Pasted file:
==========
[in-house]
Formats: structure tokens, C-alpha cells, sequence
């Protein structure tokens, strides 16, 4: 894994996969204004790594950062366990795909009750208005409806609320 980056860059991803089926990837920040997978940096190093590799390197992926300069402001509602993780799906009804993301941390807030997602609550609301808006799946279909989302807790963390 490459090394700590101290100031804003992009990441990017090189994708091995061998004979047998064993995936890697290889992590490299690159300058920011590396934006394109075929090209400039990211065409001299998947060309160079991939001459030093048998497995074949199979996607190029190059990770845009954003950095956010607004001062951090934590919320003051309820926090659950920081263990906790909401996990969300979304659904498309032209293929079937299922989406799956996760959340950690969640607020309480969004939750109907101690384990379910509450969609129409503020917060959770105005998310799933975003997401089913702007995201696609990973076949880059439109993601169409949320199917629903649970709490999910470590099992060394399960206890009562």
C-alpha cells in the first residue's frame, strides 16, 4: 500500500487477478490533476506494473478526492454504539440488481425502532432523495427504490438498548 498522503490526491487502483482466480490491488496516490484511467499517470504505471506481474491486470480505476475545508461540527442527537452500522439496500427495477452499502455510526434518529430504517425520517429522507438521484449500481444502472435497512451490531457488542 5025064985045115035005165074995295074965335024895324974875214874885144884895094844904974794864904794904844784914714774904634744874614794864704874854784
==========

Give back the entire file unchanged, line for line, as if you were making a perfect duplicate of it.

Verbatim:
[in-house]
Formats: structure tokens, C-alpha cells, sequence
């Protein structure tokens, strides 16, 4: 894994996969204004790594950062366990795909009750208005409806609320 980056860059991803089926990837920040997978940096190093590799390197992926300069402001509602993780799906009804993301941390807030997602609550609301808006799946279909989302807790963390 490459090394700590101290100031804003992009990441990017090189994708091995061998004979047998064993995936890697290889992590490299690159300058920011590396934006394109075929090209400039990211065409001299998947060309160079991939001459030093048998497995074949199979996607190029190059990770845009954003950095956010607004001062951090934590919320003051309820926090659950920081263990906790909401996990969300979304659904498309032209293929079937299922989406799956996760959340950690969640607020309480969004939750109907101690384990379910509450969609129409503020917060959770105005998310799933975003997401089913702007995201696609990973076949880059439109993601169409949320199917629903649970709490999910470590099992060394399960206890009562």
C-alpha cells in the first residue's frame, strides 16, 4: 500500500487477478490533476506494473478526492454504539440488481425502532432523495427504490438498548 498522503490526491487502483482466480490491488496516490484511467499517470504505471506481474491486470480505476475545508461540527442527537452500522439496500427495477452499502455510526434518529430504517425520517429522507438521484449500481444502472435497512451490531457488542 5025064985045115035005165074995295074965335024895324974875214874885144884895094844904974794864904794904844784914714774904634744874614794864704874854784